MUZAFFARABAD, Pakistan-administered Kashmir
Perched in lofty mountains, the scenic city of Muzaffarabad, capital of Pakistan-administered Kashmir or Azad Jammu and Kashmir (AJK) is festooned with billboards, banners, and pictures of leaders and candidates.
The election fever has taken over the region, which is going to elect regional assembly on July 25.
Jammu and Kashmir is held by India and Pakistan in parts and claimed both in full. A small sliver of land is also held by China.
Since India revoked autonomy and divided the part that it is holding into two centrally administered territories on Aug 5, 2019, elections in this part of the region, administered by Pakistan have attained considerable significance.
Over 3.2 million voters will elect a 53-member assembly for a five-year term. Out of 53 seats, 45 are general, while eight are reserved for women, technocrats, and religious scholars.
The city located at the confluence of Neelam and Jhelum rivers looks in a celebration mood, with enthusiastic activists of different political parties roaming around with flags and banners to exhibit their prowess.
There is a festive look at the city’s famous Azaadi Chowk (freedom roundabout) – a replica of historic Lal Chowk (Red Square) located 125 kilometers (77 miles) away across the Line of Control (LoC) in Srinagar, the capital of Indian-administered Kashmir.
Life-size billboards, posters, and banners have also overtaken the capital’s main Chattar chowk near the parliament building.
Residents in small villages along the 57 km (35 mi) Srinagar road that along the banks of Jhelum River leads to the heavily militarized LoC — a de facto border that divides the region between nuclear Pakistan were seen pasting posters and banners of their respective candidates.
Candidates backed by their party leaders both from Pakistan AJK are holding huge public rallies and corner meetings, simply defying the coronavirus restrictions.
Neither candidates nor participants wear masks, a requirement made mandatory by the Election Commission.
The National Command and Operations Centre (NCOC), which devises the guidelines and policy for the control of the COVID-19 pandemic in Pakistan had recommended, postponement of polls till September. But the Election Commission after consulting political parties rejected the recommendation but called for strict observation of COVID-19 protocols.
In a last-ditch effort to woo the voters, candidates and their supporters are also going door-to-door with new promises.
Speaking to Anadolu Agency Syed Khubaib Shah, who runs a small printing press said he has got double the orders of printing posters and banners compared to previous 2016 polls.
“It is more fanfare compared to the previous elections,” he said.
Although a staunch supporter of Pakistan Muslim League (Nawaz) Nawaz Sharif, three-time premier of Pakistan, his printing press is fast rolling out posters of rival Pakistan Tehreek-e-Insaf (PTI) led by Prime Minister Imran Khan.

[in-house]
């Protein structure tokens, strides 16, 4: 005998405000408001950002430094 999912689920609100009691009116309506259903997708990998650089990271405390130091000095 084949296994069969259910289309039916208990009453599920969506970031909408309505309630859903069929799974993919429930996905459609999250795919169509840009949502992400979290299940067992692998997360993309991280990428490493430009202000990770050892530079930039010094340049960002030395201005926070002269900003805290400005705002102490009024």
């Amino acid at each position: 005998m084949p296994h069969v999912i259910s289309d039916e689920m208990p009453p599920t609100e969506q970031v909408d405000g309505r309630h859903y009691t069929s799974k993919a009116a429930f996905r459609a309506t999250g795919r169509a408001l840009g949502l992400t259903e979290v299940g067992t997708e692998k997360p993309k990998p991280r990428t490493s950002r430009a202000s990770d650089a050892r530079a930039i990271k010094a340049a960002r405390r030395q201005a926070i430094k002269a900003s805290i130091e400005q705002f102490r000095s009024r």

“I will still vote for PML (N. Business is business and politics is politics,” said Shah with a broad smile on his bearded face.
A tough contest is expected between the PTI, which is ruling Islamabad, and the PML(N), the incumbent ruling party in AJK. The PTI, however, seems to have brighter chances to form the government, according to local surveys and political estimates.
Muzzaferabad, which has nine seats out of 45 general seats, is considered a decisive battlefield to form the government.
“We are going to go with change this time,” Umer Sharif, a shopkeeper at Khawaja market told Anadolu Agency.
Imran Khan’s party smells power
He was referring to Prime Minister Khan’s famous slogan “change”, which he introduced in his elections campaign in the 2018 general elections in Pakistan and managed to secure the highest number of seats.
“I think the PTI deserves a chance. We Kashmiris have tested several parties in the past but they disappointed us in terms of development and economy. Let’s give him (Imran Khan) a chance,” he contended.
Bilal Ahmed, who runs a small business, however, foresees the next government led by the center-left Pakistan People’s Party (PPP).
With strong roots in Muzaffarabad, the party of slain Prime Minister Benazir Bhutto has formed the government in this part of the picturesque Himalayan region four times in the past.
“The PPP is in a strong position, mainly in Muzaffarabad. We are confident to clinch five to six seats from here,” he contended rejecting the surveys, which suggest that the party can win only one to two seats in the city.
Raja Zakir, another businessman from Muzzaferabad, supports Jamate-e- Islami, a mainstream religiopolitical party.
“I don’t mind if my candidate wins or loses. I will simply go for the right candidate,” he said.
According to Raja Iftikhar, a Muzaffarabad-based political analyst, the PTI’s entry with “full force” has added the festivity to the electioneering.
“Contrary to the 2016 elections, the PTI is putting resources as it is confident to form the government,” he said.
The PTI could secure only two seats in the 2016 elections.
The region’s politics was earlier dominated by the Muslim Conference – the oldest political party of undivided Jammu and Kashmir. But with the entry of Pakistan’s main political forces into the fray, its political fortunes have declined over the years.
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